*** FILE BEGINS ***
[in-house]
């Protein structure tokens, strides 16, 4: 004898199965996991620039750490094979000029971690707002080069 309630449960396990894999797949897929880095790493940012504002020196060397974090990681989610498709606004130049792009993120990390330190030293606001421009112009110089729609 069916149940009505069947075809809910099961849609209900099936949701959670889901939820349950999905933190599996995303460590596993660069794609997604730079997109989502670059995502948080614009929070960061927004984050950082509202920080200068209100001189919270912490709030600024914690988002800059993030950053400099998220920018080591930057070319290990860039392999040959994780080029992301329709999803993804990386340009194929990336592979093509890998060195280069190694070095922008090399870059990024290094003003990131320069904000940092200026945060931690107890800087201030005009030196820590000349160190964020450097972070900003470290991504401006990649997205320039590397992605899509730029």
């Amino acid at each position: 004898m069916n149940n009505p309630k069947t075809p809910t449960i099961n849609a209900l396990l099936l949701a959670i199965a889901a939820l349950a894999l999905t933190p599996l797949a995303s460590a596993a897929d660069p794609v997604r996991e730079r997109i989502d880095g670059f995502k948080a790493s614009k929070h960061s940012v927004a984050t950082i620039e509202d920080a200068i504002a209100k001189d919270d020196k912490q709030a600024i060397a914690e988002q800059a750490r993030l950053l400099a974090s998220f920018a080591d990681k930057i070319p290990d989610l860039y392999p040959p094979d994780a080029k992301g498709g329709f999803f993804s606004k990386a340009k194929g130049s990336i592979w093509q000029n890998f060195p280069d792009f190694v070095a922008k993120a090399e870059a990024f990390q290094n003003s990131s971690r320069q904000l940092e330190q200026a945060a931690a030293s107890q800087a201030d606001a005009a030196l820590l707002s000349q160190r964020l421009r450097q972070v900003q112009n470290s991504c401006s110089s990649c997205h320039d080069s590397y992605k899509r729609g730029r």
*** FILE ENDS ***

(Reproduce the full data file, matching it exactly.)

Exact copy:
[in-house]
């Protein structure tokens, strides 16, 4: 004898199965996991620039750490094979000029971690707002080069 309630449960396990894999797949897929880095790493940012504002020196060397974090990681989610498709606004130049792009993120990390330190030293606001421009112009110089729609 069916149940009505069947075809809910099961849609209900099936949701959670889901939820349950999905933190599996995303460590596993660069794609997604730079997109989502670059995502948080614009929070960061927004984050950082509202920080200068209100001189919270912490709030600024914690988002800059993030950053400099998220920018080591930057070319290990860039392999040959994780080029992301329709999803993804990386340009194929990336592979093509890998060195280069190694070095922008090399870059990024290094003003990131320069904000940092200026945060931690107890800087201030005009030196820590000349160190964020450097972070900003470290991504401006990649997205320039590397992605899509730029």
């Amino acid at each position: 004898m069916n149940n009505p309630k069947t075809p809910t449960i099961n849609a209900l396990l099936l949701a959670i199965a889901a939820l349950a894999l999905t933190p599996l797949a995303s460590a596993a897929d660069p794609v997604r996991e730079r997109i989502d880095g670059f995502k948080a790493s614009k929070h960061s940012v927004a984050t950082i620039e509202d920080a200068i504002a209100k001189d919270d020196k912490q709030a600024i060397a914690e988002q800059a750490r993030l950053l400099a974090s998220f920018a080591d990681k930057i070319p290990d989610l860039y392999p040959p094979d994780a080029k992301g498709g329709f999803f993804s606004k990386a340009k194929g130049s990336i592979w093509q000029n890998f060195p280069d792009f190694v070095a922008k993120a090399e870059a990024f990390q290094n003003s990131s971690r320069q904000l940092e330190q200026a945060a931690a030293s107890q800087a201030d606001a005009a030196l820590l707002s000349q160190r964020l421009r450097q972070v900003q112009n470290s991504c401006s110089s990649c997205h320039d080069s590397y992605k899509r729609g730029r």